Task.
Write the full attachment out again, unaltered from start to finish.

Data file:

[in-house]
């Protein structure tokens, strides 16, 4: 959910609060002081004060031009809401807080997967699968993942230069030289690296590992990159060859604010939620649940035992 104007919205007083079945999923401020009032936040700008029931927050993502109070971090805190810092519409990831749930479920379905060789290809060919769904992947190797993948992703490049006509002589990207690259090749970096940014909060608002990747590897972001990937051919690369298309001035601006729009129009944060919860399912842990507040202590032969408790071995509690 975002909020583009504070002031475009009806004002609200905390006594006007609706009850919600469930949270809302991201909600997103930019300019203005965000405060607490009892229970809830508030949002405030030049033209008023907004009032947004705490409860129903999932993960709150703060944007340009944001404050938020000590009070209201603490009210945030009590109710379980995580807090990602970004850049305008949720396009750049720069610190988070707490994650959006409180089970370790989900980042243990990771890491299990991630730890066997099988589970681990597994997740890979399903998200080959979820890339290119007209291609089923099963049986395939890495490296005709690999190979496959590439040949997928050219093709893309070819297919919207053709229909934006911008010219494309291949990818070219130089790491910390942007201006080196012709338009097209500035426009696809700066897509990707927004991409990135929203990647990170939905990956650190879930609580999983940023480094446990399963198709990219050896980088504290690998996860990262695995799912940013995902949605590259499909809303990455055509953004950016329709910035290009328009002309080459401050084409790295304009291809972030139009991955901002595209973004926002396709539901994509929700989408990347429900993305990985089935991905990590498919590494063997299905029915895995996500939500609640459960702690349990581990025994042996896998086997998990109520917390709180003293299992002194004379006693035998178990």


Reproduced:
[in-house]
């Protein structure tokens, strides 16, 4: 959910609060002081004060031009809401807080997967699968993942230069030289690296590992990159060859604010939620649940035992 104007919205007083079945999923401020009032936040700008029931927050993502109070971090805190810092519409990831749930479920379905060789290809060919769904992947190797993948992703490049006509002589990207690259090749970096940014909060608002990747590897972001990937051919690369298309001035601006729009129009944060919860399912842990507040202590032969408790071995509690 975002909020583009504070002031475009009806004002609200905390006594006007609706009850919600469930949270809302991201909600997103930019300019203005965000405060607490009892229970809830508030949002405030030049033209008023907004009032947004705490409860129903999932993960709150703060944007340009944001404050938020000590009070209201603490009210945030009590109710379980995580807090990602970004850049305008949720396009750049720069610190988070707490994650959006409180089970370790989900980042243990990771890491299990991630730890066997099988589970681990597994997740890979399903998200080959979820890339290119007209291609089923099963049986395939890495490296005709690999190979496959590439040949997928050219093709893309070819297919919207053709229909934006911008010219494309291949990818070219130089790491910390942007201006080196012709338009097209500035426009696809700066897509990707927004991409990135929203990647990170939905990956650190879930609580999983940023480094446990399963198709990219050896980088504290690998996860990262695995799912940013995902949605590259499909809303990455055509953004950016329709910035290009328009002309080459401050084409790295304009291809972030139009991955901002595209973004926002396709539901994509929700989408990347429900993305990985089935991905990590498919590494063997299905029915895995996500939500609640459960702690349990581990025994042996896998086997998990109520917390709180003293299992002194004379006693035998178990």